Web Results
Content Results
  • Eye examination


    An eye examination is a series of tests performed by an ophthalmologist (medical doctor), optometrist, or orthoptist assessing vision and ability to focus on and discern objects, as well as other tests and examinations pertaining to the eyes. Health care professionals often recommend that all people should have periodic and thorough eye examinations as part of routine primary care, especially since many eye diseases are asymptomatic. Eye examinations may detect potentially treatable blinding eye diseases, ocular manifestations of systemic disease, or signs of tumours or other anomalies of the brain. Ideally, the eye examination consists of an external examination, followed by specific tests for visual acuity, pupil function, extraocular muscle motility, visual fields, intraocular pressure and ophthalmoscopy through a dilated pupil. A minimal eye examination consists of tests for visual acuity, pupil function, and extraocular muscle motility, as well as direct ophthalmoscopy through an undilated pupil.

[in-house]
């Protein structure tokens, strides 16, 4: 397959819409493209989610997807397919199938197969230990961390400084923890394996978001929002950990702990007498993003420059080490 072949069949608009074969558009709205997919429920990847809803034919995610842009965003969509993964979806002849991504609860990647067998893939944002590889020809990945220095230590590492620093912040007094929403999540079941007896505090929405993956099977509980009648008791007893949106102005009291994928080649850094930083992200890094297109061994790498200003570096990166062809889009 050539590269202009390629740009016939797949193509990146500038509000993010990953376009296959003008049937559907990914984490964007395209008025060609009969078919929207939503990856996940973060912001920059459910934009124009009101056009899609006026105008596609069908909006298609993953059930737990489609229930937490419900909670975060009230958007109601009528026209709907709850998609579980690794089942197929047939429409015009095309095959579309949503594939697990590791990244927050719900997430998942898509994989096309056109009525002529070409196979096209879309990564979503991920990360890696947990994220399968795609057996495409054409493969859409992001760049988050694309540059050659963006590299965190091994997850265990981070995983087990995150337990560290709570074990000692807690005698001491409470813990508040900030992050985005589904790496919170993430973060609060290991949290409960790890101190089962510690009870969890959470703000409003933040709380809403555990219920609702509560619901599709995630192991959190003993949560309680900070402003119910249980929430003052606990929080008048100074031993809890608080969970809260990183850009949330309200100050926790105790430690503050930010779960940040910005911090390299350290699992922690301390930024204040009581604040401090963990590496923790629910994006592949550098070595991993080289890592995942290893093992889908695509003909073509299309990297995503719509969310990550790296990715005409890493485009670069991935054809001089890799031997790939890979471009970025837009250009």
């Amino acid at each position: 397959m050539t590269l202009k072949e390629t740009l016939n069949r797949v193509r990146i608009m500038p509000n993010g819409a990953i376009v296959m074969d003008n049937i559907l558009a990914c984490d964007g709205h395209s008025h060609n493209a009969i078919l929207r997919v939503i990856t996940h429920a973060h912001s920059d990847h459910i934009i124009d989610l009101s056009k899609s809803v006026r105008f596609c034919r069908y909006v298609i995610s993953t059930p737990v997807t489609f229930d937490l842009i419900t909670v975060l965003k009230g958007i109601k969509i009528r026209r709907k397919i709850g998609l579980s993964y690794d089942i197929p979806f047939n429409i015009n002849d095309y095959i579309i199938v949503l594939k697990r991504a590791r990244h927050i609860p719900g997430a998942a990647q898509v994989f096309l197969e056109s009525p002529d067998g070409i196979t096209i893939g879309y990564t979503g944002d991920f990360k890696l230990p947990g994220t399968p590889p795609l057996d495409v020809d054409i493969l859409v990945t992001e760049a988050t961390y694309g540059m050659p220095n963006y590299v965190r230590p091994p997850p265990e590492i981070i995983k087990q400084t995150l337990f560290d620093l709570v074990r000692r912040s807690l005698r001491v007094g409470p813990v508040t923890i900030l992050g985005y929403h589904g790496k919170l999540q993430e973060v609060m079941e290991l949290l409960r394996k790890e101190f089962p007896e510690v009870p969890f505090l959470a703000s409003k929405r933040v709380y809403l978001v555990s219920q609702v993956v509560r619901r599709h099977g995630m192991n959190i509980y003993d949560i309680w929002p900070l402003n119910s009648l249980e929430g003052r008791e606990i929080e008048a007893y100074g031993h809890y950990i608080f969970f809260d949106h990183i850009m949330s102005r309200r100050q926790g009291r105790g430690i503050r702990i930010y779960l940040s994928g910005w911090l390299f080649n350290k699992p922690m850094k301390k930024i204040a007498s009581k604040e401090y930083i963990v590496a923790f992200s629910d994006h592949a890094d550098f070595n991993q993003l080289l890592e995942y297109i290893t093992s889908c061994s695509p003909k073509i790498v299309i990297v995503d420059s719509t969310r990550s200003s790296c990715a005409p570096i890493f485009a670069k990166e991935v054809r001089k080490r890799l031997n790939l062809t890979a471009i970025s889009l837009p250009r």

• Subjective refraction


    (Top) 0.50 Confirmation Set(Middle) Trial lens box, including pinhole and occluder(Bottom) Snellen ChartSubjective Refraction is an attempt to determine, by trial and error using the patient’s cooperation, the combination of lenses that will provide the best corrected visual acuity (BCVA). It is a clinical examination used by orthoptists, optometrists and ophthalmologists to determine a patient's need for refractive correction, in the form of glasses or contact lenses. The aim is to improve current unaided vision or vision with current glasses. Glasses must also be comfortable visually. The sharpest final refraction is not always the final script the patient wears comfortably.

  • Autorefractor


    A United States Navy optometrist technician using an autorefractor during a humanitarian assistance project in Nicaragua in 2008 An autorefractor or automated refractor is a computer-controlled machine used during an eye examination to provide an objective measurement of a person's refractive error and prescription for glasses or contact lenses. This is achieved by measuring how light is changed as it enters a person's eye.

Map Box 1